Published: June 28, 2011
In cooperation with the Roosevelt National Historic Site, operated by the National Park Service, the Woodstock School of Art will host “A New Deal for Youth: Eleanor Roosevelt, Val-kill Industries and the Woodstock Resident Work Center,” on view July 9⁎ovember 5. An opening reception will be Saturday, July 9, 3 to 5 pm.
The native bluestone and timber buildings that house the Woodstock School of Art had their auspicious beginnings in 1939 when they were commissioned to be constructed as a school for arts and crafts under FDR’s New Deal program.
From 1939 to 1942, at the Woodstock Resident Work Center (also known as the Woodstock Resident Craft Center), modeled after Eleanor Roosevelt’s Val-Kill Industries, young men and women aged 16 to 24 received training in wood- and metalworking, wool production and weaving, blacksmithing, stone carving and pottery making.
In this historical exhibit, the Woodstock School of Art (WSA) will display examples of furniture, pewter and weavings from the Roosevelt site’s collection of Val-Kill Industries pieces; photographs and historical documents from the WSA’s and Woodstock Historical Society’s collection, and video recordings of the recollections of living descendants of some of the young people who attended the crafts center at Woodstock.
In 1926, Roosevelt and her friends Nancy Cook and Marion Dickerman built a larger building near Stone Cottage at Hyde Park and the following year Val-Kill Industries began selling colonial-style furniture reproductions produced by Hyde Park workers and designed by Cook. Later, they would expand the business to include pewter (Val-Kill Forge) and weavings.
Roosevelt’s interest in handicraft and the ideology behind Val-Kill Industries developed into a political model that served as a prototype for the New Deal. Val-Kill Industries was created as an experiment dedicated to labor reform, social justice, and above all, promoting the economic and social welfare of American youth.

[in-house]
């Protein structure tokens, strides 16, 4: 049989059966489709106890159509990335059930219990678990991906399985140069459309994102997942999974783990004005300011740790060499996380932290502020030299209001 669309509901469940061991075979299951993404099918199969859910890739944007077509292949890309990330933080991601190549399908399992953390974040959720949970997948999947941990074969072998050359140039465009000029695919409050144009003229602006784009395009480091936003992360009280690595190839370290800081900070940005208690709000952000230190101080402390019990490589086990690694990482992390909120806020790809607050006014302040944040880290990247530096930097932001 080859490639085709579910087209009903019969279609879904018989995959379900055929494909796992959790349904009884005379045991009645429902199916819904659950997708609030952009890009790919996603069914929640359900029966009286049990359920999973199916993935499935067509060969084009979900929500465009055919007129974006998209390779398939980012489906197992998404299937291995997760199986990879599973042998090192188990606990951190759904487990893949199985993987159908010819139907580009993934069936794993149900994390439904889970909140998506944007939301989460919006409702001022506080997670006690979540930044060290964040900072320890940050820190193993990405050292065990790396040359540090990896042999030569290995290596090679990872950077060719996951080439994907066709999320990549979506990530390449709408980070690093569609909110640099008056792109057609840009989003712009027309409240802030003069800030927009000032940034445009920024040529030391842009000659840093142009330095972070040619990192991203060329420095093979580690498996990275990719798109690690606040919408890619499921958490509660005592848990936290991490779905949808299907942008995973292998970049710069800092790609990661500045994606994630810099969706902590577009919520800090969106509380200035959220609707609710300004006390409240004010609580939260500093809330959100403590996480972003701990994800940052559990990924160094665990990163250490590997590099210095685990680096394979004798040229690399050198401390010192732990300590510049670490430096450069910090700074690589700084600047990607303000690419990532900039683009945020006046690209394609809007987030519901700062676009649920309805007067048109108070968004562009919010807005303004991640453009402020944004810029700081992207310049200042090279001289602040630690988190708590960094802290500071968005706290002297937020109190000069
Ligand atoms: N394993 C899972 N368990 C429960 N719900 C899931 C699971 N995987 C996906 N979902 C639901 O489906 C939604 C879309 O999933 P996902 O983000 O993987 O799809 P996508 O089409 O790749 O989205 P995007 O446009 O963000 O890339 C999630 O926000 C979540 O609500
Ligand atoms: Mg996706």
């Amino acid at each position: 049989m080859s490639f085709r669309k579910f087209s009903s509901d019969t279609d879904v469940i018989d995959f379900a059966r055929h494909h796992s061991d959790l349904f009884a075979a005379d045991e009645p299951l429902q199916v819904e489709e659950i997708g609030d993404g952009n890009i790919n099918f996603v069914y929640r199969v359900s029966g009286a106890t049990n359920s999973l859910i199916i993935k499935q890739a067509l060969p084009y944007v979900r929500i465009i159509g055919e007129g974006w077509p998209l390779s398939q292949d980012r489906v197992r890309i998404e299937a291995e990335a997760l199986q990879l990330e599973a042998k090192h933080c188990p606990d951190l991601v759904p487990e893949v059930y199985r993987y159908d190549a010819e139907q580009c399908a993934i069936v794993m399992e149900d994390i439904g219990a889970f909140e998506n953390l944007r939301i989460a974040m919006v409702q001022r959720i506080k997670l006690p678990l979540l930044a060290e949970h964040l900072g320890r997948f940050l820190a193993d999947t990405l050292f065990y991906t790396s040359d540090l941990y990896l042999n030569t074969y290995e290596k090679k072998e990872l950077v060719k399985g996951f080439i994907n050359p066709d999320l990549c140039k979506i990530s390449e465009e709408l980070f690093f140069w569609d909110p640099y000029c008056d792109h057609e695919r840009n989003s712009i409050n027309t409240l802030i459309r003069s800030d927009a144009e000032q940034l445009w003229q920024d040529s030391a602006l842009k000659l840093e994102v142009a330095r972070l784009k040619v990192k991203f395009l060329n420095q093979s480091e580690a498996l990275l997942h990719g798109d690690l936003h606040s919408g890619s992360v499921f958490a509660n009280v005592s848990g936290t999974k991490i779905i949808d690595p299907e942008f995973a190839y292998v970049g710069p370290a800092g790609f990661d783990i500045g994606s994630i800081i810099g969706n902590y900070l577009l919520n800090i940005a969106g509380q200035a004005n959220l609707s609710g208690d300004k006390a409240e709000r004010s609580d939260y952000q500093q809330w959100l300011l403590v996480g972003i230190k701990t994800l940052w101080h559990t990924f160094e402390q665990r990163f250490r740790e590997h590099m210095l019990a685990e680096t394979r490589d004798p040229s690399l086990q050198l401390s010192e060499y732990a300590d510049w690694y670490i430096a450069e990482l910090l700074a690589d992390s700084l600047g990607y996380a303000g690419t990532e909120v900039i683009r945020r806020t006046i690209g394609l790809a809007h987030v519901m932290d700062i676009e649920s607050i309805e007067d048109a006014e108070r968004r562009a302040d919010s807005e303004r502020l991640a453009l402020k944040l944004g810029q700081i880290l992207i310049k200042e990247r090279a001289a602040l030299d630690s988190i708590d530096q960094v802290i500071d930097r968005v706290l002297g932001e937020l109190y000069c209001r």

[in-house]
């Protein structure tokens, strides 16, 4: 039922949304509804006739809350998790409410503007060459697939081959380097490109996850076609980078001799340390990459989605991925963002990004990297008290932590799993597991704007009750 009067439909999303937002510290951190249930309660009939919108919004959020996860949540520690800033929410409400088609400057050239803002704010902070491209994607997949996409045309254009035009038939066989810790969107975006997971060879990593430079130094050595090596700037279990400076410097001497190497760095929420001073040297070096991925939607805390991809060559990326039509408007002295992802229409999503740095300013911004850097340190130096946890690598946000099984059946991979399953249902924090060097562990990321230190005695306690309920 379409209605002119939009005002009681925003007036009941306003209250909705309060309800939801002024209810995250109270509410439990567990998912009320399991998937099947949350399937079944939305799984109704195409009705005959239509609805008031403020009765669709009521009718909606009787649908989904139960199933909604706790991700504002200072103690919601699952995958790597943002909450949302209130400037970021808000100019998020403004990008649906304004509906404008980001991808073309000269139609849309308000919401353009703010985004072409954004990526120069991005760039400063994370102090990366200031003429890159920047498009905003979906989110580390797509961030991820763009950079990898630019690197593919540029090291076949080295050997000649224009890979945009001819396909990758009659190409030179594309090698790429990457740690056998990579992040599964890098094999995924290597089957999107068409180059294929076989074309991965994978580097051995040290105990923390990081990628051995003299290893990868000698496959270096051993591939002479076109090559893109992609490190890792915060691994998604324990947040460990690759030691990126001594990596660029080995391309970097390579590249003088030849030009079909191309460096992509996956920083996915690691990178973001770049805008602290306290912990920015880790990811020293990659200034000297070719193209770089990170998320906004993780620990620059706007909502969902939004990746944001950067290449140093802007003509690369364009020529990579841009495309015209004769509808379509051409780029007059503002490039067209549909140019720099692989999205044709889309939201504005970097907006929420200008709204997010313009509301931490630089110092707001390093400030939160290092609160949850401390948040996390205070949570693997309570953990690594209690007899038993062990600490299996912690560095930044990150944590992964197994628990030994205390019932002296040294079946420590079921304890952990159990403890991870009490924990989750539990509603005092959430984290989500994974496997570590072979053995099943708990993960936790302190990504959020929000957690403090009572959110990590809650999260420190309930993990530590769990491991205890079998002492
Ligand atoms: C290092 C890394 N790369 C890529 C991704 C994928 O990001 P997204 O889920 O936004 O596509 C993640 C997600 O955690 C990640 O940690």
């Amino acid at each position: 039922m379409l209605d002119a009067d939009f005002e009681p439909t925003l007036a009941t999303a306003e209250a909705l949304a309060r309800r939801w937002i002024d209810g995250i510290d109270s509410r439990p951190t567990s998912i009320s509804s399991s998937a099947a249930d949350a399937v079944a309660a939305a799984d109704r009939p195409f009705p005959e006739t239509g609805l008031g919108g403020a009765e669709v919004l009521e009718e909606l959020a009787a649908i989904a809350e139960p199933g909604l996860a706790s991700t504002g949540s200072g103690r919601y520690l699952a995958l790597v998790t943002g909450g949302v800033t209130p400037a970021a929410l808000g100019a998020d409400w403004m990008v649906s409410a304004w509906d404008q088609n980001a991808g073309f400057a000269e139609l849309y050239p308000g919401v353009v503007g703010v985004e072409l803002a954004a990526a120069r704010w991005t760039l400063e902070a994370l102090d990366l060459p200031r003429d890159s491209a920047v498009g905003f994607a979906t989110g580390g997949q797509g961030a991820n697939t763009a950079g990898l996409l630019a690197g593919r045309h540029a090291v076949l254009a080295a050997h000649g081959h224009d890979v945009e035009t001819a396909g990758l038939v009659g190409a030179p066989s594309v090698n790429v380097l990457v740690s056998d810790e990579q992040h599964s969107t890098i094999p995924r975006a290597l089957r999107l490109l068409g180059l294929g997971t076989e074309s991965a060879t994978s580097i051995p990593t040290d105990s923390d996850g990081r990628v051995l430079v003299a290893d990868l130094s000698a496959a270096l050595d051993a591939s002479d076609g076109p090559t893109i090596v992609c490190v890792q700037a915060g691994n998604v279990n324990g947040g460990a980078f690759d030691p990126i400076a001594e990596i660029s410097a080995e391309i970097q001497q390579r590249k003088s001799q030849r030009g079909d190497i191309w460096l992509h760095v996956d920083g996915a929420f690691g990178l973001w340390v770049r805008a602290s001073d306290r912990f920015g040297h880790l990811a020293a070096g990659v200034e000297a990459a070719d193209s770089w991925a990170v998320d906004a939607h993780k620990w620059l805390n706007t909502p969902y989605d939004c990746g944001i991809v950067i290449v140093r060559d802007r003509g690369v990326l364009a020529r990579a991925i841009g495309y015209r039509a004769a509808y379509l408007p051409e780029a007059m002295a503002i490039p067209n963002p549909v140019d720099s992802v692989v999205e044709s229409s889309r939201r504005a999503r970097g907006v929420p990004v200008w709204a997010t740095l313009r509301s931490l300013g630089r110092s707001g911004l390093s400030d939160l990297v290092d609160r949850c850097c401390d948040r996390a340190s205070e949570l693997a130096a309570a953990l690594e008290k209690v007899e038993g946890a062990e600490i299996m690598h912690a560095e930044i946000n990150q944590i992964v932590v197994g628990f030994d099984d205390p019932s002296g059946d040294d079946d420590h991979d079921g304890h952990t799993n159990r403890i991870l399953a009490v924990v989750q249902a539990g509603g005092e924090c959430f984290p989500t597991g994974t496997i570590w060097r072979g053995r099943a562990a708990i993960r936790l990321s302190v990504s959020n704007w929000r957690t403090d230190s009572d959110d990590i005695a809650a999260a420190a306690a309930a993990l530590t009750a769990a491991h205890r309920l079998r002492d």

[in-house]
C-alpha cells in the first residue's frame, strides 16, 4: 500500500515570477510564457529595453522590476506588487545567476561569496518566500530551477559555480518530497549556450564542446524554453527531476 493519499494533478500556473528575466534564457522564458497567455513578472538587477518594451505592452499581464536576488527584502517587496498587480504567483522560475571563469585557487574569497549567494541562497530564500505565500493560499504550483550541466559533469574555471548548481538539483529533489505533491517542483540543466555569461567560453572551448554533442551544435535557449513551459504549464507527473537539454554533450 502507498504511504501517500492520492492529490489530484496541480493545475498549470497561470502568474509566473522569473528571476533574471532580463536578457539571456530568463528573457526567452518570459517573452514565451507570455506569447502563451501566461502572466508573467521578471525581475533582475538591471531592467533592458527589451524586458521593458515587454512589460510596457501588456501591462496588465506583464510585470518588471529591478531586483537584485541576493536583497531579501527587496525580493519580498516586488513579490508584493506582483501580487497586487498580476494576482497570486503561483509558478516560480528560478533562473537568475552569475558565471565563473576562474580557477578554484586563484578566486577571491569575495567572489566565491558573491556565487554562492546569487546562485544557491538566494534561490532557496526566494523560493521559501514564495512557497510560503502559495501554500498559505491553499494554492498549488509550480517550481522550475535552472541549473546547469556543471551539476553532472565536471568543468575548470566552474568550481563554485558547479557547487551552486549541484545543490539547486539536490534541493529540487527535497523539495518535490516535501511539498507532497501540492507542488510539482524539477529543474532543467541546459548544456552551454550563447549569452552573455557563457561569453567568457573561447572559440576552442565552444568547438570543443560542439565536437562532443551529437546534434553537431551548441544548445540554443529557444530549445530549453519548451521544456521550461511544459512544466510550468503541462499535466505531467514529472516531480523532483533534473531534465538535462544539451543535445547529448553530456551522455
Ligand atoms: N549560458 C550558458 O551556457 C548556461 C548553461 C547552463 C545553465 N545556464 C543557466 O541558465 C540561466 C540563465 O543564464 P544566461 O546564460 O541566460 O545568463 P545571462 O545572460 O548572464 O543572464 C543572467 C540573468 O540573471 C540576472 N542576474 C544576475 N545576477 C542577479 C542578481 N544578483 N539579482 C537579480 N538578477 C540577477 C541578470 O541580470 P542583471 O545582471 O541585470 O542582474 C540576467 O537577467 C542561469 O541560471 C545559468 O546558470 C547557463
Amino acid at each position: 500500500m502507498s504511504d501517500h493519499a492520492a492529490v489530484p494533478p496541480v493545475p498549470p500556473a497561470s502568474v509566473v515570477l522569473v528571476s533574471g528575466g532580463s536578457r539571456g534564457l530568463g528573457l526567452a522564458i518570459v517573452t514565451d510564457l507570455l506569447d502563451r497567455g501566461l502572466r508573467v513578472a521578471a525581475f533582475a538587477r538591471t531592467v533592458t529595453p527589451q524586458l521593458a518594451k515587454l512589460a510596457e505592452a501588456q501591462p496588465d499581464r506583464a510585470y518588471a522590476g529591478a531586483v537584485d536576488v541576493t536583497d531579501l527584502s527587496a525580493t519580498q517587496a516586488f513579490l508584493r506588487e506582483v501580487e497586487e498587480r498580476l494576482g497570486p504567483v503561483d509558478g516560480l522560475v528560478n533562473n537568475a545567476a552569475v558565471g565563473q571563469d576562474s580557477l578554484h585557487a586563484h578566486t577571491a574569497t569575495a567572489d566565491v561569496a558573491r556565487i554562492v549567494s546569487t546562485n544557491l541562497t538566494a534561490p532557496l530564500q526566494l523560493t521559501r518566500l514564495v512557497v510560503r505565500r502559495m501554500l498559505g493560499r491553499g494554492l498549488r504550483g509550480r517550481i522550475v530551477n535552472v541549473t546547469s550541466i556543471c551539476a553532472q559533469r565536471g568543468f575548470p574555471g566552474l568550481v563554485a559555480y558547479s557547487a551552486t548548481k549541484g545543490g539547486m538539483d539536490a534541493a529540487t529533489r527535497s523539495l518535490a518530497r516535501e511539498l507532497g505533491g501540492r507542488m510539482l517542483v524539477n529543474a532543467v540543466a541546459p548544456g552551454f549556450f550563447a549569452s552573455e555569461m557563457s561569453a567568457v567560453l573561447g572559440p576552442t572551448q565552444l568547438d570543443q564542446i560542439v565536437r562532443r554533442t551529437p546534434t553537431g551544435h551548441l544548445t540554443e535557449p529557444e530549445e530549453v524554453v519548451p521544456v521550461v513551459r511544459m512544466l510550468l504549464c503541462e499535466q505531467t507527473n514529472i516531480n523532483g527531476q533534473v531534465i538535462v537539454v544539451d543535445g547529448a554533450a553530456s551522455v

While only a small number of artifacts actually produced at the Woodstock center can be located, the buildings themselves are the major attraction. Designed by local craftsmen, they were built in part by the young students themselves. Original iron hinges, made in the school’s forge and metalworking shop (today’s graphic and printmaking studio) grace cabinets in the office.
The buildings’ rustic styles were consciously designed in accordance with the local vernacular Arts and Crafts influence. The buildings housing the offices and gallery, studios 1 and 2, and studios 3 and 4, are listed on New York State and National Registers of Historic Places.
The Woodstock Resident Craft Center had a short life span. World War II intervened and its doors were closed in 1942. In 1980, the buildings were leased by the fledging group of artist-instructors who had incorporated themselves as the not-for-profit Woodstock School of Art.
The school is at 2470 Route 212. For general information, www.woodstockschoolofart.org or 845-679-2388.
5 Church Hill Road / Newtown, CT 06470
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